Don’t call him a hero.
But if you must, don’t expect Shawn Harrington to agree with you.
As a barrage of bullets pierced through the white Chevy Impala he used the morning of Jan. 30, 2014, to drive his daughter to school, the one-time New Mexico State University point guard didn’t make a decision that he would call heroic at all.
“It was an ordinary day for me,” Harrington said earlier this week in a phone interview with the Journal from his Chicago home. “Drop my daughter off at school on my way to work. The only thing unroutine about that morning was that I was in a rental car (after his vehicle had been stolen about a week earlier). … These guys appeared out of nowhere and were pointing at my car. After that, it was kind of fast and in a blur. I remember guns started going off, seemed like it’d never stop. I tried to protect my daughter by all means.”
In shielding his then 15-year-old daughter, Naja, from the gunfire that morning at the intersection of Augusta Boulevard and Hamlin Avenue on Chicago’s West Side — a shooting later discovered to be a horrific case of mistaken identity and the shooters eventually convicted — Harrington took multiple bullets himself, including one that damaged the T-4 vertebrae in his spinal cord, leaving the now 42-year-old father of two wheelchair bound.
“I don’t see myself as a hero,” Harrington said. “I was doing what any real dad would do — protect my child.”
Rus Bradburd, author of the new book “All the Dreams We’ve Dreamed,” disagrees.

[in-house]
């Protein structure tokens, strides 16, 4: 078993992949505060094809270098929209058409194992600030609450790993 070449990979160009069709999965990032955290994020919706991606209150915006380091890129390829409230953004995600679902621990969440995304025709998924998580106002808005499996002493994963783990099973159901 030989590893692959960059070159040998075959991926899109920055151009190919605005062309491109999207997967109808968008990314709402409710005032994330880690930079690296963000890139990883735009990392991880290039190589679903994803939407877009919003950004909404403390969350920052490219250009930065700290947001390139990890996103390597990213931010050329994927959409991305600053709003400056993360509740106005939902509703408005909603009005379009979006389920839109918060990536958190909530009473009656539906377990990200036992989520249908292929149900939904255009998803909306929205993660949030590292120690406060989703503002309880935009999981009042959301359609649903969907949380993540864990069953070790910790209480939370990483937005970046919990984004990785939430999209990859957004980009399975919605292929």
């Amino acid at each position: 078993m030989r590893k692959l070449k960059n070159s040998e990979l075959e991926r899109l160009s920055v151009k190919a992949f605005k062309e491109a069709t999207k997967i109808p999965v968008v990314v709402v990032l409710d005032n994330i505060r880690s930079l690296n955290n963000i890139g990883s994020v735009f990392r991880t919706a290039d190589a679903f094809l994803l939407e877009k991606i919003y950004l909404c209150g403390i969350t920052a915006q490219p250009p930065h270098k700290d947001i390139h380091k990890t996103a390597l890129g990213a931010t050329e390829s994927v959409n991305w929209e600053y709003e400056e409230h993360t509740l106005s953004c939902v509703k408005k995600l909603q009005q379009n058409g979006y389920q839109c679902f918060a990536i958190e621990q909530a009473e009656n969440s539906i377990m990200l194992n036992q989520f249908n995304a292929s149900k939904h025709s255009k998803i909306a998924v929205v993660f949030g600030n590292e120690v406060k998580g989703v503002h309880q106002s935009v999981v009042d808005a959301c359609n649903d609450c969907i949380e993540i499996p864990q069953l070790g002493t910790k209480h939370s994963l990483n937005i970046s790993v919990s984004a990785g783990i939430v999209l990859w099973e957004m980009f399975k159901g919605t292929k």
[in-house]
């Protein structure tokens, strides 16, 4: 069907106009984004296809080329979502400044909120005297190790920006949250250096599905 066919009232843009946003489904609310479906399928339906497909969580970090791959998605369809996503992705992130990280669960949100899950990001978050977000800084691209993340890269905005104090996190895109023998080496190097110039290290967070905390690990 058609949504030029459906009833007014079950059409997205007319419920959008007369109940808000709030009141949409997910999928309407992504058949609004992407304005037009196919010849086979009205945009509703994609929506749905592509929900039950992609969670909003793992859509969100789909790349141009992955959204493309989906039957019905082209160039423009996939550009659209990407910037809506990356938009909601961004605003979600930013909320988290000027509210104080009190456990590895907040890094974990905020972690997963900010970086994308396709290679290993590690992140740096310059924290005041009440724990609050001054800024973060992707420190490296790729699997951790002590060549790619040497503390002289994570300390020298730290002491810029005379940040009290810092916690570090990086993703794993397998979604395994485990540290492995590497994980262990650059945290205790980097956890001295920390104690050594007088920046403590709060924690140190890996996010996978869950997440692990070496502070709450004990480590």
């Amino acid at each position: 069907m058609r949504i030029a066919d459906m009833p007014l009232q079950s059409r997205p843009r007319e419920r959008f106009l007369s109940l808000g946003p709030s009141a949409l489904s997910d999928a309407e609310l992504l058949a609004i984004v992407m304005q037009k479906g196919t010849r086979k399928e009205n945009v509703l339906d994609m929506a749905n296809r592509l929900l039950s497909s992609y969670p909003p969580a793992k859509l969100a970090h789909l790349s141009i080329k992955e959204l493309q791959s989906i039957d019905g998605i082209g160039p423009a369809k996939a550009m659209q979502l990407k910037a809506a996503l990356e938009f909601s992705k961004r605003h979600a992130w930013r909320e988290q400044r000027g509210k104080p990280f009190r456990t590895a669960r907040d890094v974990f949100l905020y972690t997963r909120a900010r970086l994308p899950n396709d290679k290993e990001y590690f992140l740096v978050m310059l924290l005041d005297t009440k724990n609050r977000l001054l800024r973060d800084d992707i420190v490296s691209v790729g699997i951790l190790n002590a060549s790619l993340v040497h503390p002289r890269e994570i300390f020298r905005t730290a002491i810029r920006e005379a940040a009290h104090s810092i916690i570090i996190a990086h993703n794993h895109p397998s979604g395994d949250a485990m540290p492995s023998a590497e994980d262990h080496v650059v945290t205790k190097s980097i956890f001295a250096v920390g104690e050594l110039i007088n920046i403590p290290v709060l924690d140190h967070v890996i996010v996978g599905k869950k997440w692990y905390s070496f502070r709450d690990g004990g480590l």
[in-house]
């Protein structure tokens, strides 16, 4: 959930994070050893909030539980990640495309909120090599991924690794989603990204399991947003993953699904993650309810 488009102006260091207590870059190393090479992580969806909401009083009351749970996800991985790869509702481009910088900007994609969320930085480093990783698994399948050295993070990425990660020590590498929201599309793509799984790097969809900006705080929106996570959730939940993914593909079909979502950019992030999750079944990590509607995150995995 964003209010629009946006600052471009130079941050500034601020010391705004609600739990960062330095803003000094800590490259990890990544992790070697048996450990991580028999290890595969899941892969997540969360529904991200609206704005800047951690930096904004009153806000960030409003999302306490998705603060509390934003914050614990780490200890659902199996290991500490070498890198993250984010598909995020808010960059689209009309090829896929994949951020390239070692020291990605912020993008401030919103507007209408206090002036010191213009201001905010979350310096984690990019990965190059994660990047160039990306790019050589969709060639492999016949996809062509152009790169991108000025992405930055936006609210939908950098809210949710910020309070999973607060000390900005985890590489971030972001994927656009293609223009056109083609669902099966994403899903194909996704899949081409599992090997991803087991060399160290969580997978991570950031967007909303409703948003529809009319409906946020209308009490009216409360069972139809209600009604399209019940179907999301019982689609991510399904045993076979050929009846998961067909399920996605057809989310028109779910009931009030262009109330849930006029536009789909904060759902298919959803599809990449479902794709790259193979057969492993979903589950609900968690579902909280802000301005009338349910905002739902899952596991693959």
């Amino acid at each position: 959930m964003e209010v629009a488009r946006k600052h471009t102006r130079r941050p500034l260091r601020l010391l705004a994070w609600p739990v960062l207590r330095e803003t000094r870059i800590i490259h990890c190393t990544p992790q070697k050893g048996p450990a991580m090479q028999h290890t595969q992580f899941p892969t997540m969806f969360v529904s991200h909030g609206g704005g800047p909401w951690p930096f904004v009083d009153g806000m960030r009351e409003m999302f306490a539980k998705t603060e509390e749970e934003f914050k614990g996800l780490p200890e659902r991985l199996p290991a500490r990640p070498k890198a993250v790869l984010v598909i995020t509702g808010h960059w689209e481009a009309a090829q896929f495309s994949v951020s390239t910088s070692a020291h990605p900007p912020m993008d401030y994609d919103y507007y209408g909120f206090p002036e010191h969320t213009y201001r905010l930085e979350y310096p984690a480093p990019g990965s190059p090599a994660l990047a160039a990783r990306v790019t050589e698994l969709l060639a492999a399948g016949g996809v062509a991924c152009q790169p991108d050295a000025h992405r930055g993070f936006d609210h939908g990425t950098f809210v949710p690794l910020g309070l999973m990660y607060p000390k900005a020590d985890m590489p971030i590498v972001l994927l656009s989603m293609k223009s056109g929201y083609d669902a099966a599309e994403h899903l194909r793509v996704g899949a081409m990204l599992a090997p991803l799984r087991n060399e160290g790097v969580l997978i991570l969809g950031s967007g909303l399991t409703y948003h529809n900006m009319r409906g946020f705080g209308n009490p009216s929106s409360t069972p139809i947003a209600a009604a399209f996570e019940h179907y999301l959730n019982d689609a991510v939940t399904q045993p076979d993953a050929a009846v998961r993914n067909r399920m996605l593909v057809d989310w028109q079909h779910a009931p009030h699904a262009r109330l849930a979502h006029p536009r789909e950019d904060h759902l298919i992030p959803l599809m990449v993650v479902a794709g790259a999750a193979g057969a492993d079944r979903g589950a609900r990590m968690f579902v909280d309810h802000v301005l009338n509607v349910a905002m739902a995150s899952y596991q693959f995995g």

LISTEN UP: To hear a podcast with portions of interviews with Harrington and Bradburd, CLICK HERE.
The NMSU Associate English Professor and former Aggies basketball assistant coach who used his own Chicago roots to bring a number of hoops stars — including Harrington — to Las Cruces in the 1990s uses Harrington’s “absolutely heroic” storyline as the central theme of his thoroughly captivating, albeit troubling, deep dive into gun violence, sport and race in Chicago. The book went on sale Tuesday.
“The dilemma of the entire book,” says Bradburd, “… here’s a kid who did everything that society asked him to do. Be a good kid. Graduate from college. Be a good father to your kids. Don’t turn your back on them. There’s a lot of kids in the West Side community who don’t have their father in their life. Here’s Shawn who had every chance to get out of the West Side, but made a conscious decision to come back because he had kids there.”
The book features Harrington’s story — from growing up in Chicago and appearing as a Marshall High player in the monumental 1990s documentary “Hoop Dreams,” to his recruitment and playing the 1995-96 season as NMSU’s starting point guard. And, also his return to work at Marshall to help troubled kids and to raise his daughters.
But Harrington’s is hardly the only story told in the book, Bradburd’s fourth. The book masterfully intertwines about a dozen shootings — many of them fatal — with connections to players and coaches at one high school in an effort to shine a light on the problems facing Chicago’s inner city.
“The Marshall team has been really decimated — their whole family has been sort of wrecked by gun violence,” Bradburd said.